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GUSLIAR

Pesniary (Pesnyary)

Prog Folk


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Pesniary (Pesnyary) Gusliar album cover
4.38 | 49 ratings | 2 reviews | 45% 5 stars

Essential: a masterpiece of
progressive rock music

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Studio Album, released in 1979

Songs / Tracks Listing

1. Gusliar (36:42)

Total Time: 36:42

Line-up / Musicians

- Vladimir Mulyavin / guitars, lead vocals, arranger & leader
- Anatoliy Kasheparov / lead vocals

- Valeriy Dayneko / viola, vocals
- Leonid Bortkevich / vocals
- Ljudmila Isupova / vocals
- Vladimir Tkachenko / guitar, violin, backing vocals
- Igor Palivoda / keyboards
- Vladimir Nikolaev / keyboards, trombone, sax, backing vocals
- Vladislav Misevich / sax, flute, vocals
- Oktaj Ajvazov / trombone
- Evgeny Pozdyshev / trumpet
- Cheslav Poplavsky / violin, backing vocals
- Leonid Tyshko / bass, backing vocals
- Aleksander Demeshko / drums, backing vocals
- Mark Shmelkin / drums, percussion

Releases information

Sub-titled A poem-legend to the Yanka Kupala's poem "Barrow" (1910); Music by Igor Luchenok

Recording engineer: Rafik Ragimov
Artwork: N. Stas

LP Melodiya - 33C 60-12727-28 (1979, USSR)

CD Boheme Music - CDBMR 009170 (2000, Russia)

Digital album Melodiya - MEL CO 0638 (2020, Russia, divided to 12 tracks, available via Spotify, Apple Music, YouTube Music) etc

Thanks to ProgLucky for the addition
and to NotAProghead for the last updates
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PESNIARY (PESNYARY) Gusliar ratings distribution


4.38
(49 ratings)
Essential: a masterpiece of progressive rock music(45%)
45%
Excellent addition to any prog rock music collection(45%)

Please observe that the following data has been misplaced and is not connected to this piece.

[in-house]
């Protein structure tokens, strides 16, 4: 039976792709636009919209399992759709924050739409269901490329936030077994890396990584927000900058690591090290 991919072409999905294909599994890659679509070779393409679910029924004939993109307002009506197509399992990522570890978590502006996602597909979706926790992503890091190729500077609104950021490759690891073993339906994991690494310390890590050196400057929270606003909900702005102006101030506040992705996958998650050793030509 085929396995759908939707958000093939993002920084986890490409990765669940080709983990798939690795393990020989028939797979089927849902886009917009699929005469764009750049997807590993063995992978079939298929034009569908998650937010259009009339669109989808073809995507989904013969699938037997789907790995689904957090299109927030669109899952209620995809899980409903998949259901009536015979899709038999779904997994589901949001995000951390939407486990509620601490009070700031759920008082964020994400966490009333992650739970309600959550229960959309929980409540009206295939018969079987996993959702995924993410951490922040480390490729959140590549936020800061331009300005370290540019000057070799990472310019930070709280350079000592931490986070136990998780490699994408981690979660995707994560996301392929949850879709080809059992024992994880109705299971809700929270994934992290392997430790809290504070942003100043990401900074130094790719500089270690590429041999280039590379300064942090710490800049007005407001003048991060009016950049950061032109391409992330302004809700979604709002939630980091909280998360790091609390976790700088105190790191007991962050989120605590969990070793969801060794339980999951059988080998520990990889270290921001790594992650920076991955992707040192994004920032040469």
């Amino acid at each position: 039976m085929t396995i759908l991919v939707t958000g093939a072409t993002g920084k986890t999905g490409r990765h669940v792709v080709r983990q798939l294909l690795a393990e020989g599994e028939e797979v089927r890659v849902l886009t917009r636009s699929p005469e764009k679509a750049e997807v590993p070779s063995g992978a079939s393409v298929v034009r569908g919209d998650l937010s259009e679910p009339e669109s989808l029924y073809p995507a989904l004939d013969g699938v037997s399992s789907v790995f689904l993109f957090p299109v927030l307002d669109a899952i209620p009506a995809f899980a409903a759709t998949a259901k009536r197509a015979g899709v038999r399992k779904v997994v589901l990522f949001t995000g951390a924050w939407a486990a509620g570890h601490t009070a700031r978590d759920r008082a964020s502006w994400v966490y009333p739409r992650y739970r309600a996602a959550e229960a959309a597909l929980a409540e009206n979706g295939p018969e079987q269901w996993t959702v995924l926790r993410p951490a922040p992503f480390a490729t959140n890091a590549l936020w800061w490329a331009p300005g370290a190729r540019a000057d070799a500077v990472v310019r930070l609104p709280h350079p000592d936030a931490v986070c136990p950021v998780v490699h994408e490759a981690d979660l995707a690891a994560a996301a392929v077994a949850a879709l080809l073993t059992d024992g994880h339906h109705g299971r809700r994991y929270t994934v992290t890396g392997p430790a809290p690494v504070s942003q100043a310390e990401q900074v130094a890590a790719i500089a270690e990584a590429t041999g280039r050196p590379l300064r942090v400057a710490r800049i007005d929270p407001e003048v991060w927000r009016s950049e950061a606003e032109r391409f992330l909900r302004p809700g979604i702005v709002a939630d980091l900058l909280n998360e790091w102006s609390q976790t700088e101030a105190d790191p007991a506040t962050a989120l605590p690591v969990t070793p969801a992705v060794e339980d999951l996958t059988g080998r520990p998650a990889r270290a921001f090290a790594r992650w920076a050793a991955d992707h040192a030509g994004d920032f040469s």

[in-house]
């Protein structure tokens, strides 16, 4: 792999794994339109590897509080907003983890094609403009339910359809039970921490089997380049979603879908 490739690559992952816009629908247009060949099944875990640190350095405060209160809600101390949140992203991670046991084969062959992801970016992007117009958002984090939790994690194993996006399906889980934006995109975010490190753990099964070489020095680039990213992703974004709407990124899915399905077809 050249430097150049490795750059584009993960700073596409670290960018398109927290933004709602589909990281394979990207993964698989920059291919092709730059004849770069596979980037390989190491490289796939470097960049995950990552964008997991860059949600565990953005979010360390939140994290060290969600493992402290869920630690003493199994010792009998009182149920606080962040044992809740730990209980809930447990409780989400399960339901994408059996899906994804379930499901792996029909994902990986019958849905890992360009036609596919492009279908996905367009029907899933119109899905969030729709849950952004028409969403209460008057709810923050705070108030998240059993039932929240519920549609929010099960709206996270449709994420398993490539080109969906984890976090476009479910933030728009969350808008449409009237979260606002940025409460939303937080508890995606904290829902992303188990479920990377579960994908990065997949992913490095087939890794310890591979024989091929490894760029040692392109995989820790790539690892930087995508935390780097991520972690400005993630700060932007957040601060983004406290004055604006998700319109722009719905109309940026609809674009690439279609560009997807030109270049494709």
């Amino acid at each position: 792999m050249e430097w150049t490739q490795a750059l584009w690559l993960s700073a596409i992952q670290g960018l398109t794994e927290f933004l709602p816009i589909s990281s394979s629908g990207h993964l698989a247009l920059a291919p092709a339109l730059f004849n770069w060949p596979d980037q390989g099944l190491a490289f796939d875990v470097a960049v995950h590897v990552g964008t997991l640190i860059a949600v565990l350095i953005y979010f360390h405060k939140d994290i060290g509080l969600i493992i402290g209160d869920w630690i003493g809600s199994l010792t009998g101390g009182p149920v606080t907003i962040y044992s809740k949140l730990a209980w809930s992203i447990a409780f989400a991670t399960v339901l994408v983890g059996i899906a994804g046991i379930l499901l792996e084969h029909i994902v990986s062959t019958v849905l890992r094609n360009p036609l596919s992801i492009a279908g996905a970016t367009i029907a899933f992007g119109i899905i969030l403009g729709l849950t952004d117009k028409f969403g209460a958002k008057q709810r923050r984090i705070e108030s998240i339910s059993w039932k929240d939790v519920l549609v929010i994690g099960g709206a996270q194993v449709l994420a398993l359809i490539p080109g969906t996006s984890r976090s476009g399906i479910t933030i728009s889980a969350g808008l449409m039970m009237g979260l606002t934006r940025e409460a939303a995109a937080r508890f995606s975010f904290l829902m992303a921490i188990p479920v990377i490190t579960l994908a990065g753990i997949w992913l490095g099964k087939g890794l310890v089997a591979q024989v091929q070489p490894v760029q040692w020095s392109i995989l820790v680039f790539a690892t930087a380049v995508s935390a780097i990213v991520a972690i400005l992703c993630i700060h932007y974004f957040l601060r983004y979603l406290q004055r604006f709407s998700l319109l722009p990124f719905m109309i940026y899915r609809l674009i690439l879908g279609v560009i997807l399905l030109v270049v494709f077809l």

45%
Good, but non-essential (4%)
4%
Collectors/fans only (6%)
6%
Poor. Only for completionists (0%)
0%

PESNIARY (PESNYARY) Gusliar reviews


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Collaborators/Experts Reviews

Review by Prog-jester
PROG REVIEWER
4 stars A Classical record from Soviet times. Actually it wasn't regarded as PROG in that times - it was kinda Rock-Opera. GUSLIAR has elements of Symphonic Prog, strong and obvious ethnic flavour, some jazzy arrangements and even classical-like bits. This is a Legend told by the wonderful voices of the Belarus band PESNYARY. If you're searching for something related to URIAH HEEP's choir - try this one; they sing more softly in sophisticated Folkish manner, but it is the same way beautiful and stunning. Hardly comparable (as almost everything from Russian/Soviet Prog) to anything done before, GUSLIAR is a Must for every Prog Collector, and 4 stars I give it is my personal impression - amazing, but not completely my kind of music.
Review by siLLy puPPy
SPECIAL COLLABORATOR PSIKE, JRF/Canterbury, P Metal, Eclectic
5 stars PESNIARY ( Песняры ), Russian for "Singers" was one of the most popular Soviet folk bands emerging from Minsk, Belarus in 1969 albeit starting off as Liavony (Лявоны). Initiated by the genius composer Vladimir Mulyavin, the band changed its name in 1970 to participate in a Soviet music competition with all different kinds of artists and successfully placed second. A rotating ensemble of various musicians, Mulyavin remained the only consistent member until his death in a car crash in 2003 which then found the band splintering into myriad variations adopting the original band's basic theme and mission.